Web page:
The EspF protein is secreted by the type III secretion system of enteropathogenic and enterohemorrhagic Escherichia coli (EPEC and EHEC, respectively). EspF sequences differ between EHEC O157:H7, EHEC O26:H11, and EPEC O127:H6 in terms of the number of SH3-binding polyproline-rich repeats and specific residues in these regions, as well as residues in the amino domain involved in cellular localization. EspFO127 is important for the inhibition of phagocytosis by EPEC and also limits EPEC translocation through antigensampling cells (M cells). EspFO127 has been shown to have effects on cellular organelle function and interacts with several host proteins, including N-WASP and sorting nexin 9 (SNX9). In this study, we compared the capacities of different espF alleles to inhibit (i) bacterial phagocytosis by macrophages, (ii) translocation through an M-cell coculture system, and (iii) uptake by and translocation through cultured bovine epithelial cells. The espF gene from E. coli serotype O157 (espFO157) allele was significantly less effective at inhibiting phagocytosis and also had reduced capacity to inhibit E. coli translocation through a human-derived in vitro M-cell coculture system in comparison to espFO127 and espFO26. In contrast, espFO157 was the most effective allele at restricting bacterial uptake into and translocation through primary epithelial cells cultured from the bovine terminal rectum, the predominant colonization site of EHEC O157 in cattle and a site containing M-like cells. Although LUMIER binding assays demonstrated differences in the interactions of the EspF variants with SNX9 and N-WASP, we propose that other, as-yet-uncharacterized interactions contribute to the host-based variation in EspF activity demonstrated here.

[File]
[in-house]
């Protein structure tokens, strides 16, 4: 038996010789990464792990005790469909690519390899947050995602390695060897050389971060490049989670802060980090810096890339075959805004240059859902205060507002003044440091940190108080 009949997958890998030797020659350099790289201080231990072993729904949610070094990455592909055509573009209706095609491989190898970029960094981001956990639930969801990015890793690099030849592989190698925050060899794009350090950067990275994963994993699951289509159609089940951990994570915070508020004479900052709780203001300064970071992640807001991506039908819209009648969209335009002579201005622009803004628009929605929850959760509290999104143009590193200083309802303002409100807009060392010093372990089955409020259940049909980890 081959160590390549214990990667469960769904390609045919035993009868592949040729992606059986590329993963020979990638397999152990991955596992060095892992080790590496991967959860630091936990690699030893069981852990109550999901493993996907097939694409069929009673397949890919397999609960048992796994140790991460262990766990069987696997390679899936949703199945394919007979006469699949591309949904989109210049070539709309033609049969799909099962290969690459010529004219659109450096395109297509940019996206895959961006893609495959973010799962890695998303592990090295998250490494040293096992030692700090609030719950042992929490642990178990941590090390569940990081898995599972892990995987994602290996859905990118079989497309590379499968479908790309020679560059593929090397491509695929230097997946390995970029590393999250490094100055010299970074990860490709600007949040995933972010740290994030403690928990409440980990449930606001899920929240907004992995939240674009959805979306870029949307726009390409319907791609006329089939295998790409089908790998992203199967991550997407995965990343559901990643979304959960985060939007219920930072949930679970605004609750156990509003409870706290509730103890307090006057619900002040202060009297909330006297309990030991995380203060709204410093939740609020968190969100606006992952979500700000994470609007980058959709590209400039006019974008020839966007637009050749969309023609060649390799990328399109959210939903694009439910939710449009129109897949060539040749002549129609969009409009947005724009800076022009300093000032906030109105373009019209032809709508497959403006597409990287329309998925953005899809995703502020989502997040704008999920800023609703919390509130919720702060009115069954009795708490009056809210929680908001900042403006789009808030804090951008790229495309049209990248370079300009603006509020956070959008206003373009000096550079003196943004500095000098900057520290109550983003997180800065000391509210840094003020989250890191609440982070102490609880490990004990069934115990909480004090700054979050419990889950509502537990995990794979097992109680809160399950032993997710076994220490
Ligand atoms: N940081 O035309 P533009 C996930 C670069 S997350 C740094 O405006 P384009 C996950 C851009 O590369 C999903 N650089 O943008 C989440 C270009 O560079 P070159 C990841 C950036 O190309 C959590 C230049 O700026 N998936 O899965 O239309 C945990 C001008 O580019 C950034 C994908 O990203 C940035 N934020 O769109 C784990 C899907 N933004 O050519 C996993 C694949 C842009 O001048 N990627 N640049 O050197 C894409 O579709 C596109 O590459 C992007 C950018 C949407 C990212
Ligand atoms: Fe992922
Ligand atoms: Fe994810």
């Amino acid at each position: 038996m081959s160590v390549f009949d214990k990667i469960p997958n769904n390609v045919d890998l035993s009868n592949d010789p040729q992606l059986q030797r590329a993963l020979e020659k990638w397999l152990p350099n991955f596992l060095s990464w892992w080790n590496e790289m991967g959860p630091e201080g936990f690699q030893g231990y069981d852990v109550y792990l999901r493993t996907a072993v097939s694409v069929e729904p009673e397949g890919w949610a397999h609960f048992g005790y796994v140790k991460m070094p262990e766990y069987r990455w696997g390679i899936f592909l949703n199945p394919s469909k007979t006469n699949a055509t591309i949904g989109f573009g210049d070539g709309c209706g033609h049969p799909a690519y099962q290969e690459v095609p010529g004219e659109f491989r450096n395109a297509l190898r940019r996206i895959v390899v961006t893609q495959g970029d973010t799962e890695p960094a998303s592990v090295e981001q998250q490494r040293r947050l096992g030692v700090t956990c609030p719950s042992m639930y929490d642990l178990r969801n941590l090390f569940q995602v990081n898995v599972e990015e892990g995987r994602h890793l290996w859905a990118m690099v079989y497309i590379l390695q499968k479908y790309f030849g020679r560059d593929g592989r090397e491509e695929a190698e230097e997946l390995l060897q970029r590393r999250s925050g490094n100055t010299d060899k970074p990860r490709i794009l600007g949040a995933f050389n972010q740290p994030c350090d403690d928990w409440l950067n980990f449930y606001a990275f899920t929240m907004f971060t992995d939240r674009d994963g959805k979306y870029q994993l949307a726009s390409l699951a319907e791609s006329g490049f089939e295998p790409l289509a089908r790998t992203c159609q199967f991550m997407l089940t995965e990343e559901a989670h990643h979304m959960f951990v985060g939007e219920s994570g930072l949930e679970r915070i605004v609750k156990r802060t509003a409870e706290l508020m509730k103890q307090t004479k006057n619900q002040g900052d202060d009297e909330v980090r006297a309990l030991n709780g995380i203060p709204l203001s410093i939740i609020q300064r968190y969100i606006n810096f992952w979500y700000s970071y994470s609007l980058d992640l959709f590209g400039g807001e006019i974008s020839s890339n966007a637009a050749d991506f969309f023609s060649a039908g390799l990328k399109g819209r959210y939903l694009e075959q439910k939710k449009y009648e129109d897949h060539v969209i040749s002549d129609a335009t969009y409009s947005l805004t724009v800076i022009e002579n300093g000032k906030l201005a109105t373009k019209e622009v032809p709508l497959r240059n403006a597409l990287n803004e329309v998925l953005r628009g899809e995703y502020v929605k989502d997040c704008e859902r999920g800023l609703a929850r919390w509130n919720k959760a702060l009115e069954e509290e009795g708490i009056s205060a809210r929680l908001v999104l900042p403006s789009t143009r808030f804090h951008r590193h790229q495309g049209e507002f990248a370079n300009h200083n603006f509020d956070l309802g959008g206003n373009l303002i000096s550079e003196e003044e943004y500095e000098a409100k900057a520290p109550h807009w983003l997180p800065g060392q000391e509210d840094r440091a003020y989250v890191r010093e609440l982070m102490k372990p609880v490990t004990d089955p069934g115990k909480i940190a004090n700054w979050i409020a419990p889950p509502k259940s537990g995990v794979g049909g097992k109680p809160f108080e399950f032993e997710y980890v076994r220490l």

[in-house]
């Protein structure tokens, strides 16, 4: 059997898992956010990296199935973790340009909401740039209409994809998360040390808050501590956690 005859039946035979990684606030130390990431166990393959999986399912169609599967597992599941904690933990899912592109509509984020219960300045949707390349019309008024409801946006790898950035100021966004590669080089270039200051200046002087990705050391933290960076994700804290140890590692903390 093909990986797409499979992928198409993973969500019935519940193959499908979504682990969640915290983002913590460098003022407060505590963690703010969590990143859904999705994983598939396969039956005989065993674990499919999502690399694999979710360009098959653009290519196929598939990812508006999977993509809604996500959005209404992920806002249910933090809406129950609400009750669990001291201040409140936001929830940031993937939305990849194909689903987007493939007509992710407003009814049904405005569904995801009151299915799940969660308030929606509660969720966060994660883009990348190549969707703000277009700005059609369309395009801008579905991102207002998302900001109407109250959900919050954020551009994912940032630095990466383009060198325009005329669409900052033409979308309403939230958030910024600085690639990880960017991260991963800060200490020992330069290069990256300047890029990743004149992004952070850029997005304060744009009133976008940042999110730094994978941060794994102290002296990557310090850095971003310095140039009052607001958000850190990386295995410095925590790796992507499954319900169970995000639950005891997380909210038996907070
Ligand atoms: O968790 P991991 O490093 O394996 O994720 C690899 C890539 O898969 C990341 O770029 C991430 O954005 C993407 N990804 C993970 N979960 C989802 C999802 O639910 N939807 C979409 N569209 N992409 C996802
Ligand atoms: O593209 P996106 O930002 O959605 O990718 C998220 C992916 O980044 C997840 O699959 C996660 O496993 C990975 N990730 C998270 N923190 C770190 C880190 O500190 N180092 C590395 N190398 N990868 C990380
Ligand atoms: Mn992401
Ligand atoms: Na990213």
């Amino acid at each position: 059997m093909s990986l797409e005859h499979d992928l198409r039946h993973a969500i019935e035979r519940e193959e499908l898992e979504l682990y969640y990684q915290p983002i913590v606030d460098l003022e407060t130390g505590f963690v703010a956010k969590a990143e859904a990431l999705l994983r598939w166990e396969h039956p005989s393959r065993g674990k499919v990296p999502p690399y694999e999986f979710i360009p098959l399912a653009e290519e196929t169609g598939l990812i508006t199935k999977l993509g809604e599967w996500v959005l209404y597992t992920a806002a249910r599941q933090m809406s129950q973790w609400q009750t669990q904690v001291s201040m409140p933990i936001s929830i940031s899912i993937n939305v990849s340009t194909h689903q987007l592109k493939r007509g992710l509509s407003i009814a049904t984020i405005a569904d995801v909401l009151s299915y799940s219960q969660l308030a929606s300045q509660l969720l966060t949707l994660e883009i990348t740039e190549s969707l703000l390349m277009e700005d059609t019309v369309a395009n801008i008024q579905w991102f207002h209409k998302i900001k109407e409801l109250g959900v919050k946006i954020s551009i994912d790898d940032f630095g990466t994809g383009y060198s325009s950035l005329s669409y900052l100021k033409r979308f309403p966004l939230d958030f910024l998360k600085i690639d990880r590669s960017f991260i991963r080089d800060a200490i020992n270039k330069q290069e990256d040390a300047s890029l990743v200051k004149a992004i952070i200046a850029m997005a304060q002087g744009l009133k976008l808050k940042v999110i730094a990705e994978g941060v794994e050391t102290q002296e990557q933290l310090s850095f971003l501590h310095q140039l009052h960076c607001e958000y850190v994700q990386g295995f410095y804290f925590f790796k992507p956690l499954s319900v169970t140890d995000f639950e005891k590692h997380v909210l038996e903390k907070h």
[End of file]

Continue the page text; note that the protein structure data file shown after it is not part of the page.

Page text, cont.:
|Translated title of the contribution
|Comparative analysis of EspF variants in inhibition of Escherichia coli phagocytosis by macrophases and inhibition of teh E. coli translocation through human- and bovine-derived M cells
|4716 - 4729
|Number of pages
|Infection and Immunity
|Published - Nov 2011